Death and dying is not a process most people go through regularly. It is a unique experience that comes with its own language. Understanding what the funeral home is saying goes a long way to understanding and navigating the process. Here are a few terms and meaning you may need to know. 1. Crematory or Crematorium A crematory is a location where cremation professionals cremate the body. Many people use the two words interchangeably.
Funeral homes provide services pertaining to death, cremation, and burial. Morticians, funeral home directors, and other staff members help family members to bury their loved ones with dignity and grace. Planning ahead can give you peace of mind as you work through the funeral process. These are some funeral services that funeral home staff members can provide for people thinking about death care for themselves or loved ones: 1. Choose a final resting place.
When you have to decide what kind of grave marker you need to place on a loved one's grave, you may feel slightly overwhelmed by all the choices out there. It can be really confusing and you can have a hard time knowing what will work best. One of the options that you have is a flat grave marker. Flat Grave Markers These markers are flat with a low profile. They may not be completely flat on the ground, but they aren't going to be much higher.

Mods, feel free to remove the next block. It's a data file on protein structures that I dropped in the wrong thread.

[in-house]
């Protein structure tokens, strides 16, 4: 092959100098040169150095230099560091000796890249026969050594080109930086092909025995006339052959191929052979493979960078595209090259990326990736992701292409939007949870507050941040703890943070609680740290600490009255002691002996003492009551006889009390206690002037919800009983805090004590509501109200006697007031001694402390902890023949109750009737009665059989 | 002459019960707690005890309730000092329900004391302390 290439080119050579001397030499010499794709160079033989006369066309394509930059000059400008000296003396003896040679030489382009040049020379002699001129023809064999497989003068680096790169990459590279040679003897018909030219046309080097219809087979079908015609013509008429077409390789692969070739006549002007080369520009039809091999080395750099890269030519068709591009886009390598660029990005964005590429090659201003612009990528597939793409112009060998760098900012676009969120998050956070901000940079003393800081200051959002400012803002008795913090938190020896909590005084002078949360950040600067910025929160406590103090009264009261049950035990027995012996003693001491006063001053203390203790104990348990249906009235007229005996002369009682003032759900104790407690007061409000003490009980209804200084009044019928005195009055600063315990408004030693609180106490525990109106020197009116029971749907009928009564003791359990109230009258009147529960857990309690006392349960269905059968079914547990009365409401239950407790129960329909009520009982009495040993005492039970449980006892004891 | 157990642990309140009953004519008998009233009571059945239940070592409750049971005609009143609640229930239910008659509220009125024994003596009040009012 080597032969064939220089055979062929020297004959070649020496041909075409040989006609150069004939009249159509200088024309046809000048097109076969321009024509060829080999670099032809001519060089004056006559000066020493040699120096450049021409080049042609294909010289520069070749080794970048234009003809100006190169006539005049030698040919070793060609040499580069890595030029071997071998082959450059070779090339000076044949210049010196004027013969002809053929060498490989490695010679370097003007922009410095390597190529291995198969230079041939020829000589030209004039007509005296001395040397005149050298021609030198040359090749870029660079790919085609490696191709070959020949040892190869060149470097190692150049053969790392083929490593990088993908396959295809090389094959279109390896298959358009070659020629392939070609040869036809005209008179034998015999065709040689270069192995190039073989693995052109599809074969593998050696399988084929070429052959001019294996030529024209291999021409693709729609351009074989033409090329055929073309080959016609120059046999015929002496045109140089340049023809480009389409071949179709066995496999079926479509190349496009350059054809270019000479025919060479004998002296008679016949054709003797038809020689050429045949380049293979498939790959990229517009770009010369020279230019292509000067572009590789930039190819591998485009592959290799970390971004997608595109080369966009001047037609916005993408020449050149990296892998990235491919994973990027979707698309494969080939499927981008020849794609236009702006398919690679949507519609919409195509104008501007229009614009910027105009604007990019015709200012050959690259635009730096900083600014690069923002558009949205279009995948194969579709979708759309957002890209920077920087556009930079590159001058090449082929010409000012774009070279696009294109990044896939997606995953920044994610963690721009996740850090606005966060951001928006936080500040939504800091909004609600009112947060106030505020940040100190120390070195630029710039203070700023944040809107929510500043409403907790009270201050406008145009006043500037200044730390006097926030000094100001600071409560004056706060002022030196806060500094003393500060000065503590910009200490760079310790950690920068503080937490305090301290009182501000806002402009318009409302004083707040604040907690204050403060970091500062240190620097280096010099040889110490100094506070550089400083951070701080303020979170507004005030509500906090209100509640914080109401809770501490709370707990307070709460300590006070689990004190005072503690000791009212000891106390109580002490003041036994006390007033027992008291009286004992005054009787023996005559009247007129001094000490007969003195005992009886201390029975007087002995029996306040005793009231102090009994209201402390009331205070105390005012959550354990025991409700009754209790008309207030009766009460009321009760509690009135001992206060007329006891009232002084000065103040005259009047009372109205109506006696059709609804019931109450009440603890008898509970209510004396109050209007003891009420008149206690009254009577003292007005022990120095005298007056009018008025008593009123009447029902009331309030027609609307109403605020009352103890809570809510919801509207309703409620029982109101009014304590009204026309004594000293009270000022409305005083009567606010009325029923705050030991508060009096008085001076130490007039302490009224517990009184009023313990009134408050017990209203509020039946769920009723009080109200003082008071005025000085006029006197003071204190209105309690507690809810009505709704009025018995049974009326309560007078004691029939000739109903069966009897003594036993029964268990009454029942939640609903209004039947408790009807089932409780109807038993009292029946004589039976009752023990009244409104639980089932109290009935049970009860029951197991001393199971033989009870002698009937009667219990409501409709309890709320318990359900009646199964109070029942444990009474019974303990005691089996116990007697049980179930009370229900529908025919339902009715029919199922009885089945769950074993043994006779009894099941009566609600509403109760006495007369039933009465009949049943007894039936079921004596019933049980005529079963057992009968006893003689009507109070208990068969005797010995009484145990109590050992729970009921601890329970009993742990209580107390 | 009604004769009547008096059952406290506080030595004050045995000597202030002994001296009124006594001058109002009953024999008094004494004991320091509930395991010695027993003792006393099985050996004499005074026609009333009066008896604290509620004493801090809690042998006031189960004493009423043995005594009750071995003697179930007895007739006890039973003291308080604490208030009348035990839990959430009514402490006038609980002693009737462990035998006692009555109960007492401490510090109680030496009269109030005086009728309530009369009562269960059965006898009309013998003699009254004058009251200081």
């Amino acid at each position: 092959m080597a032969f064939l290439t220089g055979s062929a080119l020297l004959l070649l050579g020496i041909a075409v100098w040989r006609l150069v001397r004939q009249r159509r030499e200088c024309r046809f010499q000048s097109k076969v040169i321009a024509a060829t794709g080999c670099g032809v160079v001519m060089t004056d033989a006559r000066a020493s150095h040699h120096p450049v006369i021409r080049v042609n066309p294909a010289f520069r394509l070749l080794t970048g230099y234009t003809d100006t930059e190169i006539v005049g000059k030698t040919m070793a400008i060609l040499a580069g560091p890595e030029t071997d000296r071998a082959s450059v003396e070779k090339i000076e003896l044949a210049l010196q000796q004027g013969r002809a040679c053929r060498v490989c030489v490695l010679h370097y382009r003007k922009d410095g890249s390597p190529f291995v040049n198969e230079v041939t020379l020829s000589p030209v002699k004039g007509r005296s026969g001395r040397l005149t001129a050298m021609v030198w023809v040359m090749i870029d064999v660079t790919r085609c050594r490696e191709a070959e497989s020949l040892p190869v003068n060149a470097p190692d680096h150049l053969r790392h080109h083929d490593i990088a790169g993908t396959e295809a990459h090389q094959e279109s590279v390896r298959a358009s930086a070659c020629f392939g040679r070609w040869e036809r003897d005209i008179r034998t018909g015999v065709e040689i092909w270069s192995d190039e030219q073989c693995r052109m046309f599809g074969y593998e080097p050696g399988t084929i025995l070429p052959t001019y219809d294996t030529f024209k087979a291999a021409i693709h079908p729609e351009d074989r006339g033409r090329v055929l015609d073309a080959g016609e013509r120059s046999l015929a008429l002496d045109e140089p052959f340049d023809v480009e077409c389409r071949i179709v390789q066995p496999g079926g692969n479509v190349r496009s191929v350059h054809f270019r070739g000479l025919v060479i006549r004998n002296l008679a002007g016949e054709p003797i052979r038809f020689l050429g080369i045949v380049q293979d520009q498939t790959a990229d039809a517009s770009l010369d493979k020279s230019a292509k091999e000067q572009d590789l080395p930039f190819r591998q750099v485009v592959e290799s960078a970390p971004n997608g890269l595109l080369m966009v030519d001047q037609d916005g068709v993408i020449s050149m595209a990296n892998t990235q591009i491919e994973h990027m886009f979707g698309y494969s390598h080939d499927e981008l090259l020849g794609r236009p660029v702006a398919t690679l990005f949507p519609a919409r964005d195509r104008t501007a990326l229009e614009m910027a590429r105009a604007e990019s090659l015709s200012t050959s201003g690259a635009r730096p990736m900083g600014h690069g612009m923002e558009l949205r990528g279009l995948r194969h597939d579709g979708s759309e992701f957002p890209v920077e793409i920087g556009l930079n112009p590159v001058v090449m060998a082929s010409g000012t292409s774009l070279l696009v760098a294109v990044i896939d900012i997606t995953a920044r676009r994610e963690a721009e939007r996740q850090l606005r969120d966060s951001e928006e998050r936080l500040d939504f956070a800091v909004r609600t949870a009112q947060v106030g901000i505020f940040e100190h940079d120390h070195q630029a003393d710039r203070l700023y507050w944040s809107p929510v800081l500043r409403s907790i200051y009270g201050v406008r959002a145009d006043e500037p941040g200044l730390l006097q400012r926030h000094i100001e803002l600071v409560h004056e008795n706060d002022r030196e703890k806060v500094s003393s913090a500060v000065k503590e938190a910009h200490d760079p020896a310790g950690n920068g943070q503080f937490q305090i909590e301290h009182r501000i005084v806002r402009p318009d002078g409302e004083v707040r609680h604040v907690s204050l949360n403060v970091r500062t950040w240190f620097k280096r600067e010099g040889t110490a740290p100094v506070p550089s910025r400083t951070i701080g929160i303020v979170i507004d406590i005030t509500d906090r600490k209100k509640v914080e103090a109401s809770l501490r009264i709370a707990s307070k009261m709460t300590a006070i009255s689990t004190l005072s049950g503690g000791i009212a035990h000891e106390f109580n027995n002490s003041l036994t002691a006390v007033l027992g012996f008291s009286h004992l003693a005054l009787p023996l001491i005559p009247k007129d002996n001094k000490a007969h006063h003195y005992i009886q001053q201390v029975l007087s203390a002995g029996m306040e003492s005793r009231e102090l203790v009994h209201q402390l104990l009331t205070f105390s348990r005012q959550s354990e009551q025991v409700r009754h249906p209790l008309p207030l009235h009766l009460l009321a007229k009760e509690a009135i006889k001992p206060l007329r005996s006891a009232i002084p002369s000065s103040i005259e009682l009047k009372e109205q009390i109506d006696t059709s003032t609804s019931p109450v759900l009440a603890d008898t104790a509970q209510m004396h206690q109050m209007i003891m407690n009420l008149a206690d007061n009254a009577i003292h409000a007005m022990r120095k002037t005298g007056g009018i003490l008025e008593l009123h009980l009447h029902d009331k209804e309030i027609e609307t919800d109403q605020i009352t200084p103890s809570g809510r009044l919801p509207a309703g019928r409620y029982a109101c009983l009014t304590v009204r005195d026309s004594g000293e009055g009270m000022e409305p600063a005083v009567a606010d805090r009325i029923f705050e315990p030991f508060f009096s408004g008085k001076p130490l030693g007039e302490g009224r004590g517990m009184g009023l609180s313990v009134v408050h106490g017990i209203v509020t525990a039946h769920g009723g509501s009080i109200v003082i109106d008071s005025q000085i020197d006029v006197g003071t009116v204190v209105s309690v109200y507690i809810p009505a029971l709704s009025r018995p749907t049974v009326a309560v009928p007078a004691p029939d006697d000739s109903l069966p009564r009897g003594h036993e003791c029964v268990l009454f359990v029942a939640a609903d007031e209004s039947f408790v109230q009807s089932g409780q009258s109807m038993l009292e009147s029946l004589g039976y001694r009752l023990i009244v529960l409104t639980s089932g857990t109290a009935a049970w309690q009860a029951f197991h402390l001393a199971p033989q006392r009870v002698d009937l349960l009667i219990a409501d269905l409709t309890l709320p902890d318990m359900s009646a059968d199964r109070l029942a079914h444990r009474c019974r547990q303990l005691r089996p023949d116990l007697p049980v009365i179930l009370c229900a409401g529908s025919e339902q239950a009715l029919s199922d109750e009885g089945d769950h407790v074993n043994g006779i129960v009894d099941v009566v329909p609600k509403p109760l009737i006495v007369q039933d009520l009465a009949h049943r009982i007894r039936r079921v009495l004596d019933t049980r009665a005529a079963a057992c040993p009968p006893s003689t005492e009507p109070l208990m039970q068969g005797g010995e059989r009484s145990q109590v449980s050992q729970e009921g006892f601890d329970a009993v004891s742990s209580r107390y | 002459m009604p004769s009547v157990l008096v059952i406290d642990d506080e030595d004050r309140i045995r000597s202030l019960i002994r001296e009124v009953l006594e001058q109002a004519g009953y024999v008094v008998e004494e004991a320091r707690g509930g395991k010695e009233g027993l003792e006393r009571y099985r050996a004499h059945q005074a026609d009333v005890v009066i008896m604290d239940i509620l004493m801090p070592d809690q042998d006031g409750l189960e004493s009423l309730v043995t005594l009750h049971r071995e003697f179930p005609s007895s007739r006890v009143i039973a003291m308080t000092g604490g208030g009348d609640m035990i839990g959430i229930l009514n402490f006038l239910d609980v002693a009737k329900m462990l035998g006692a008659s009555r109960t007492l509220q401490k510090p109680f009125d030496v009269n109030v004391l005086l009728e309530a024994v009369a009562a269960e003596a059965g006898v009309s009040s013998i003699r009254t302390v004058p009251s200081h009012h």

More and more people are considering going green when they have a funeral, either for themselves or for a loved one. To go green means to have a lower impact on the environment and to overall produce less waste. For example, forgoing a more traditional funeral where a casket is buried six feet underground — which is standard — to be buried in a more special, green, and earth-friendly fashion is just one of the things you can do to go green for a funeral.
How much say does a person have about their final resting place? Ideally, someone should be able to choose the cemetery where they will be buried, but this is arguably more difficult than it used to be. Cemeteries across the world are running out of space. A lack of space in many cemeteries may be troubling for you—if it means that your own burial may not take place at a location that is convenient for your family to visit.
Hi everyone, my name is Peter Holly. I am interested in teach others about the various urn and casket options on the market today. I would also like to explore the history of the creation and display of urns and caskets. When my father died, I took a long time to select the best urn for display on my mantle. I wanted to hold the ashes in a creation that encapsulated the personality of my father. I eventually selected a small wooden box with a cherry finish and bronze accents. If my father had wanted a burial instead, it probably would have taken even longer to select the best casket. There are just so many interior finishes available in addition to all of the exterior designs. Please come by often for assistance in finding your best urn or casket options.